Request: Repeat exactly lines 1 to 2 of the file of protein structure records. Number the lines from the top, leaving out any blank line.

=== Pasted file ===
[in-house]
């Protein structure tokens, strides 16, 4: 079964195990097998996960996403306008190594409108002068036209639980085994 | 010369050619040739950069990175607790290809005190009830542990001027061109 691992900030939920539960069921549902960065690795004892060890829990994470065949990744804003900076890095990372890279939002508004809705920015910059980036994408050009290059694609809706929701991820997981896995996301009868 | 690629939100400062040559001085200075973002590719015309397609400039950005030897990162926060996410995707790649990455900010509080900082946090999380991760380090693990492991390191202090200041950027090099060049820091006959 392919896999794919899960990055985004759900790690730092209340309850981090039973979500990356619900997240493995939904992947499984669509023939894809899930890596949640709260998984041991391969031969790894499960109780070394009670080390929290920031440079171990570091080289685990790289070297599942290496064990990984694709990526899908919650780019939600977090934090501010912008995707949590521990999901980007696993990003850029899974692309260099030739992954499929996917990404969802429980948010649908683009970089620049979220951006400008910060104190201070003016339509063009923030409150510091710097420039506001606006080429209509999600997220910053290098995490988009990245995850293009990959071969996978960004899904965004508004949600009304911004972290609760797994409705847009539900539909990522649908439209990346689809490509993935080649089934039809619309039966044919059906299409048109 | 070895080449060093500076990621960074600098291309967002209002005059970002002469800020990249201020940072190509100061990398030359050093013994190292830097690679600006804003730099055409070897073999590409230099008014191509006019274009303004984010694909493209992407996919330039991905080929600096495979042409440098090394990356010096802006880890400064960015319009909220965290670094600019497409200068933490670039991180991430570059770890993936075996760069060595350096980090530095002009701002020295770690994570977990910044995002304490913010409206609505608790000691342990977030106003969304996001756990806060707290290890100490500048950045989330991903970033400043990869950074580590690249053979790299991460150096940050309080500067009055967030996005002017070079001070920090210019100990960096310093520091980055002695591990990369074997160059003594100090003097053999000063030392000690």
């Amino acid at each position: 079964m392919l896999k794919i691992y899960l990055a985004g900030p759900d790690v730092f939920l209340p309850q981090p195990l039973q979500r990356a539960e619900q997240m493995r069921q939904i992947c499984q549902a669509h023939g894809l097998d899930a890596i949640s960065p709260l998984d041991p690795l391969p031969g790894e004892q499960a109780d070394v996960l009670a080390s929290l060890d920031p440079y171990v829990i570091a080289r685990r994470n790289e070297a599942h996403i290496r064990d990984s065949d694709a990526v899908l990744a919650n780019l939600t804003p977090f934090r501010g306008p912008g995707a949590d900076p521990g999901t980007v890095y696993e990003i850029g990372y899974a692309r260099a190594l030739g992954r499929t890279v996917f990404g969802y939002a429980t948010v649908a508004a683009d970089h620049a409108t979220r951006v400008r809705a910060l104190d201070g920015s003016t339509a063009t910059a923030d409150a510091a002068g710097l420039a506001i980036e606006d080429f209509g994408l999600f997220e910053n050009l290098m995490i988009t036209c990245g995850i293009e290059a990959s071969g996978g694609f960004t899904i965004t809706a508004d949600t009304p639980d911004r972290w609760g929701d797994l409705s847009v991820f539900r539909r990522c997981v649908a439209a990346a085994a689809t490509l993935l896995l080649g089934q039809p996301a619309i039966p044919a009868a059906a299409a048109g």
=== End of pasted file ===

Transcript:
[in-house]
């Protein structure tokens, strides 16, 4: 079964195990097998996960996403306008190594409108002068036209639980085994 | 010369050619040739950069990175607790290809005190009830542990001027061109 691992900030939920539960069921549902960065690795004892060890829990994470065949990744804003900076890095990372890279939002508004809705920015910059980036994408050009290059694609809706929701991820997981896995996301009868 | 690629939100400062040559001085200075973002590719015309397609400039950005030897990162926060996410995707790649990455900010509080900082946090999380991760380090693990492991390191202090200041950027090099060049820091006959 392919896999794919899960990055985004759900790690730092209340309850981090039973979500990356619900997240493995939904992947499984669509023939894809899930890596949640709260998984041991391969031969790894499960109780070394009670080390929290920031440079171990570091080289685990790289070297599942290496064990990984694709990526899908919650780019939600977090934090501010912008995707949590521990999901980007696993990003850029899974692309260099030739992954499929996917990404969802429980948010649908683009970089620049979220951006400008910060104190201070003016339509063009923030409150510091710097420039506001606006080429209509999600997220910053290098995490988009990245995850293009990959071969996978960004899904965004508004949600009304911004972290609760797994409705847009539900539909990522649908439209990346689809490509993935080649089934039809619309039966044919059906299409048109 | 070895080449060093500076990621960074600098291309967002209002005059970002002469800020990249201020940072190509100061990398030359050093013994190292830097690679600006804003730099055409070897073999590409230099008014191509006019274009303004984010694909493209992407996919330039991905080929600096495979042409440098090394990356010096802006880890400064960015319009909220965290670094600019497409200068933490670039991180991430570059770890993936075996760069060595350096980090530095002009701002020295770690994570977990910044995002304490913010409206609505608790000691342990977030106003969304996001756990806060707290290890100490500048950045989330991903970033400043990869950074580590690249053979790299991460150096940050309080500067009055967030996005002017070079001070920090210019100990960096310093520091980055002695591990990369074997160059003594100090003097053999000063030392000690």